Uganda: the “anti-human rights bill”
The proposed anti-homosexuality bill in Uganda threatens free expression not only for the gay community, but for all says Risdel Kasasira
16 Dec 09

Protest-against-gay-ban-o-001The proposed anti-homosexuality bill in Uganda threatens free expression not only for the gay community, but for all says Risdel Kasasira

This week marks two months since Ugandan MP David Bahati tabled the anti-homosexuality bill before parliament. The proposed law seeks to sentence homosexuals to life imprisonment, and in some cases, death.

However many uninterested Ugandans do not know that the law is likely to effect them. The law will not only criminalise the behaviour of the estimated 500,000 gay people in Uganda but hetorsexuals too. Under the proposed law heterosexuals could face the wrath of the same law if they found to be promoting or aiding homosexuality. The bill if passed will trample on free expression and the right to free speech of all Ugandans.

Clause six, section three is just one of the areas of the bill threatening to clamp down on free speech. It states that anybody who publishes or broadcasts materials on homosexuals faces on conviction 5,000,000 shillings (GBP£2,500) or seven years in jail.

The bill further says in, clause 13, that where an offender is a corporation, business, association or a NGO, on conviction, its certificate of registration will be cancelled and the director of the organization be sentenced to seven years in prison.

With these clauses, any media house that publishes or broadcasts materials that are deemed promotion of homosexuality risk losing its certificate of registration and the editor, reporter would be sentenced to seven years in jail.

But it is by no means only media freedom that is being quelled. Civil society organisations and their leaders, whether in community based organisations, NGOs, or academic institutions could face prosecution. If their organisations seek to have a comprehensive position on sexual and reproductive health or even explain homosexuality, they risk being closed down.

The law will ban any human rights activist who seek to promote an understanding of the indivisibility and inalienability of human rights. They would be judged to be promoting the rights of homosexuals and homosexuality, and be punished severely.

22 civil society organisations have come out to oppose the bill and have described the bill, “the anti-human rights bill”.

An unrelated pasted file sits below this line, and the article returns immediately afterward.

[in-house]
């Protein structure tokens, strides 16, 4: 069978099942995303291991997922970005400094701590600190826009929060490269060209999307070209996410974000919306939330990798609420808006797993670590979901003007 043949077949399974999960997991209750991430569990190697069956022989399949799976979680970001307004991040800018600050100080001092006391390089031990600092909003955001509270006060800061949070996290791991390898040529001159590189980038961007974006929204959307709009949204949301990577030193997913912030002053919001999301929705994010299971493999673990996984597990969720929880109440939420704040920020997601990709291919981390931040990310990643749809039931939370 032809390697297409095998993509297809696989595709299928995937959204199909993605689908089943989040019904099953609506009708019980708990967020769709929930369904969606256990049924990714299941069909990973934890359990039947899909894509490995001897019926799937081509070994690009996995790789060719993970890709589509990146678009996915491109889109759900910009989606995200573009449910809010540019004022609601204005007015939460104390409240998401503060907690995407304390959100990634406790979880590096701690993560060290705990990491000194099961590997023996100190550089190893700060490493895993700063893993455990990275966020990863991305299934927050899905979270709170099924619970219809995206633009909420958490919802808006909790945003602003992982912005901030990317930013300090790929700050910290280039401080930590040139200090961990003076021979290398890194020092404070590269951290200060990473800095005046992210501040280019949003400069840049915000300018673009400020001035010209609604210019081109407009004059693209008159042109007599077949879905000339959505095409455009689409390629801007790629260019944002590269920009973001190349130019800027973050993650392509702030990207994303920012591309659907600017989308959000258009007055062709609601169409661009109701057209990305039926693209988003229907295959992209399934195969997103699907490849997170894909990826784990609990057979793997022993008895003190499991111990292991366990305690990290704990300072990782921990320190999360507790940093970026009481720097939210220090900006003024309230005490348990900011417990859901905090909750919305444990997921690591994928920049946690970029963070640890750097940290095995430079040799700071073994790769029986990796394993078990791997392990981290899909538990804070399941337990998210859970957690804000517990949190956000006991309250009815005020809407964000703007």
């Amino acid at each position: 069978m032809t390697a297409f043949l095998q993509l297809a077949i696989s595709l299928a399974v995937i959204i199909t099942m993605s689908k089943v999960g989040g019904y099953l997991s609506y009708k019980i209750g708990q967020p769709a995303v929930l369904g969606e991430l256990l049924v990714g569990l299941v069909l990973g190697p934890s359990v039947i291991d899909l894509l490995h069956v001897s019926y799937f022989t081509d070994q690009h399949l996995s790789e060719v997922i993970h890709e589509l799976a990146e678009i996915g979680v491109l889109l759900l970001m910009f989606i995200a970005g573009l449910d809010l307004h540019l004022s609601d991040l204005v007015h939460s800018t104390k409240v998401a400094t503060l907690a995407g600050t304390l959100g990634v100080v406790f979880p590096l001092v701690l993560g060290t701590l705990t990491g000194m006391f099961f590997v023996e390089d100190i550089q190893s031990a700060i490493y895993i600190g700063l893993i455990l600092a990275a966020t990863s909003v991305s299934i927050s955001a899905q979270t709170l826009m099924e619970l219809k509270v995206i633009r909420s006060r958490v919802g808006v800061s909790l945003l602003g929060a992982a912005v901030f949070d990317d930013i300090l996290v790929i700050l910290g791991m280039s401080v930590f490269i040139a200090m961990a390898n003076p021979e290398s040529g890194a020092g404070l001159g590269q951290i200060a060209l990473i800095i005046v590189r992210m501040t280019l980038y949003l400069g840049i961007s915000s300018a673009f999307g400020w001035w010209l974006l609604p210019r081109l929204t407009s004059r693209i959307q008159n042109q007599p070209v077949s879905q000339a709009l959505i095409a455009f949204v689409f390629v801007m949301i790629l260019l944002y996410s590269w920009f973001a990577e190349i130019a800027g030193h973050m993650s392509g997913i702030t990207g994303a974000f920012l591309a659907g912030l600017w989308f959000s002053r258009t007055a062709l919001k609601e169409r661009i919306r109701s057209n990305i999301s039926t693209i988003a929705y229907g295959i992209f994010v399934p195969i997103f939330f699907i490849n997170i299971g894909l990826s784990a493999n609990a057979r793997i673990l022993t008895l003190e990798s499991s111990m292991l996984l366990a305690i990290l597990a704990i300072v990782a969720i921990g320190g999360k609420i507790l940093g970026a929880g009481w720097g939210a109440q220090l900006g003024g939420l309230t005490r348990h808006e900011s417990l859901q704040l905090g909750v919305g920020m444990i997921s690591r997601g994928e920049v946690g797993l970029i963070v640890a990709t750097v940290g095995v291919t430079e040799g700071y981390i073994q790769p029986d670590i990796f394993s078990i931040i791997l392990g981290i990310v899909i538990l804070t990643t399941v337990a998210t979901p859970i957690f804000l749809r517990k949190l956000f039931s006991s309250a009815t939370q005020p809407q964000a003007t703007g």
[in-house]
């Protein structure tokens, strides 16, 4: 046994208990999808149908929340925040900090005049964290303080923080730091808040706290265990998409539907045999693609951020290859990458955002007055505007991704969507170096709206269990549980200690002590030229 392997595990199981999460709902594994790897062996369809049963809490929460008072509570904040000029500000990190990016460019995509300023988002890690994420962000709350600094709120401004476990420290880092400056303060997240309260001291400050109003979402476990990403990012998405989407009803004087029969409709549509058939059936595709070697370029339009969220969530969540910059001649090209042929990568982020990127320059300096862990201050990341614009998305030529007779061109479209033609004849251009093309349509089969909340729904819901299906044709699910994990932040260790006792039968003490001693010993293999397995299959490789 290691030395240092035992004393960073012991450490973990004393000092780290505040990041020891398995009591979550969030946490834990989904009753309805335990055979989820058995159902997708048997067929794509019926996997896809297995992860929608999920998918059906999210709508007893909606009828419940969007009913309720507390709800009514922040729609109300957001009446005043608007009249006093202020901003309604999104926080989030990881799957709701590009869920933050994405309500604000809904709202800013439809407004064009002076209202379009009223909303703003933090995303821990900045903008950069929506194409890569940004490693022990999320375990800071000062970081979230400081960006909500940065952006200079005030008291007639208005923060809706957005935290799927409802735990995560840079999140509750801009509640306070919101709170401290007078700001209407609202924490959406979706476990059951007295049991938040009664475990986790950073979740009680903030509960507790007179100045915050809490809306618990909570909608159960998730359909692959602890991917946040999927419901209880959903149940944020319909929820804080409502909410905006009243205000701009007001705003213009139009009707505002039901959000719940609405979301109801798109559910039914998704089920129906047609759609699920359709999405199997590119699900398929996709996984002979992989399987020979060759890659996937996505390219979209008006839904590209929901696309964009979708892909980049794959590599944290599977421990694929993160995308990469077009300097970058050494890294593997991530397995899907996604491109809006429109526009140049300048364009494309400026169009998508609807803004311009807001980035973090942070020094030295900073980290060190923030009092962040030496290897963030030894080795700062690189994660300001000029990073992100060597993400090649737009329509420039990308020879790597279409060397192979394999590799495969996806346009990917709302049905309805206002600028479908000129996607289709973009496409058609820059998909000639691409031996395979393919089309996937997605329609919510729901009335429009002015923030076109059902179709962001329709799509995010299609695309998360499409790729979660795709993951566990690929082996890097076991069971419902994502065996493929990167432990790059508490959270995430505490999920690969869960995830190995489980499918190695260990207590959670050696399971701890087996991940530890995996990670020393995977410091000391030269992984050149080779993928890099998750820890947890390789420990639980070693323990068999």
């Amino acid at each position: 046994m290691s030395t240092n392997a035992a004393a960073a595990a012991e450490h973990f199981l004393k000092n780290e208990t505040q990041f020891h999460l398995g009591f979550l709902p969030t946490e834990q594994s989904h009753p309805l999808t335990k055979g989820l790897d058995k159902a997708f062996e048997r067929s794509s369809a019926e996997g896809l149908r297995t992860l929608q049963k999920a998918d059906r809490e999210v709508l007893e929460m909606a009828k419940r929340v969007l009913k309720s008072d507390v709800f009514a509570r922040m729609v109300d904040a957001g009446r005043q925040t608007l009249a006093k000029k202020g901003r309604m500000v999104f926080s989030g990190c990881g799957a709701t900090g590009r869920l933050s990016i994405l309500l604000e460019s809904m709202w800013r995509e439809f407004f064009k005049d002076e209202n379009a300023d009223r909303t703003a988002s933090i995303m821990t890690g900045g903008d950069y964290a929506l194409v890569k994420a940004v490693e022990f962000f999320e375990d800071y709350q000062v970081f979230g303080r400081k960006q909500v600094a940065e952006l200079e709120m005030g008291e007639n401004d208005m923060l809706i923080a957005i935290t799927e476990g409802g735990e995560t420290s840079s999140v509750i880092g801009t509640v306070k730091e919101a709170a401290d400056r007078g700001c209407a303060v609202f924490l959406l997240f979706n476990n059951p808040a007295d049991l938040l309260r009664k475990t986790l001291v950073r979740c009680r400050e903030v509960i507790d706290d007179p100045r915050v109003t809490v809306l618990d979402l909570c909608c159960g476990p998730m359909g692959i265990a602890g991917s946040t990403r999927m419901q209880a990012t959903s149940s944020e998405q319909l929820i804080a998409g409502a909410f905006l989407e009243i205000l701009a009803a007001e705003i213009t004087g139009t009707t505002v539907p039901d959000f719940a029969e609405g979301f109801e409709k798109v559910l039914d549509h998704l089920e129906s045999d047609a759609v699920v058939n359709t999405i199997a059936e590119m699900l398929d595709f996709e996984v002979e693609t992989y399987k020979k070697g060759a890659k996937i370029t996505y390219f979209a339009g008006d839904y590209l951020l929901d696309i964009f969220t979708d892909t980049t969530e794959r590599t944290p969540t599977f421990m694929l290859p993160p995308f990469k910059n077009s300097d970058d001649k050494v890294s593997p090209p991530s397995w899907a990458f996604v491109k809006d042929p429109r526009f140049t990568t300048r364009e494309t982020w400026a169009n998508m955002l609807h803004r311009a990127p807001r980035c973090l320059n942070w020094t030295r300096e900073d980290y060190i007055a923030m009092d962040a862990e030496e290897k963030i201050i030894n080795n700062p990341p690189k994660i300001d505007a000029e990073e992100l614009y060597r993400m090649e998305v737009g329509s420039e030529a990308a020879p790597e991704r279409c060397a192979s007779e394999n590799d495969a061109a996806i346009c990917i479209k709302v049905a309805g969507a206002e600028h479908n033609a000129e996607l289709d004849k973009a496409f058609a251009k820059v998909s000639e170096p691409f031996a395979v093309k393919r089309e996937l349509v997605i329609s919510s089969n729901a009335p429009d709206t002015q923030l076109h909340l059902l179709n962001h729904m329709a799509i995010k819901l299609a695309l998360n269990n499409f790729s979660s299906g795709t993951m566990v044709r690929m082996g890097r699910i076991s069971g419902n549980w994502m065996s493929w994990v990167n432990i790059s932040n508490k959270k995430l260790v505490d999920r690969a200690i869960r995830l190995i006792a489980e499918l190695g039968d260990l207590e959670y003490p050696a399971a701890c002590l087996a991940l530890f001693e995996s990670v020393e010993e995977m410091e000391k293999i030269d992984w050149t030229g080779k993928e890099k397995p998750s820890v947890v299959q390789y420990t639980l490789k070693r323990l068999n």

What the drafters of the bill must realise is that the indiscriminate nature of the bill could in future make them victims of the same law they are drafting to severely punish homosexuals.

Christine Butegwa, Regional Coordinator of Africa Programmes for Akina Mama wa Afrika, a pan-African non-governmental organisation for African women, said recently that, “the public do not know its contents and are speaking from an emotional stand-point. Even those ignorantly supporting the bill, do not know the implications,”

Many Ugandans, including legislators and religious bigots think that the proposed law only affects homosexuals.

But they do not know that phrases captured in the bill, like aiding, abetting, marketing, production, broadcasting and publishing of materials that are seen to be promotion of homosexuality may in future victimise the same people who are pushing for the passing of the proposed law.

Some religious institutions operate radio stations, newspapers, Television stations and human rights which may soon be forced to shut if the law passes.

Another questionable and overlooked clause that seriously impinges on the free of speech is Clause 13, section 1(c). The clause targets internet and mobile phone users. It says that anybody who uses devices such as the internet and mobile phones to promote homosexuality is liable to a minimum sentence of five years and seven years maximum.

Uganda has an estimated10 million mobile phone users and around 400,000 internet users. With this law, they will become a target. One wonders how government will monitor phone conversations and emails of all these potential victims of the law. Surely a government that is willing to outlaw homosexuality won’t think twice about passing a law that invades the right to privacy. With increasing global pressure surrounding the government over the bill, this is just one of the many question the politicians will eventually be forced to answer.

Risdel Kasasira, reporter for The Daily Monitor newspaper in Uganda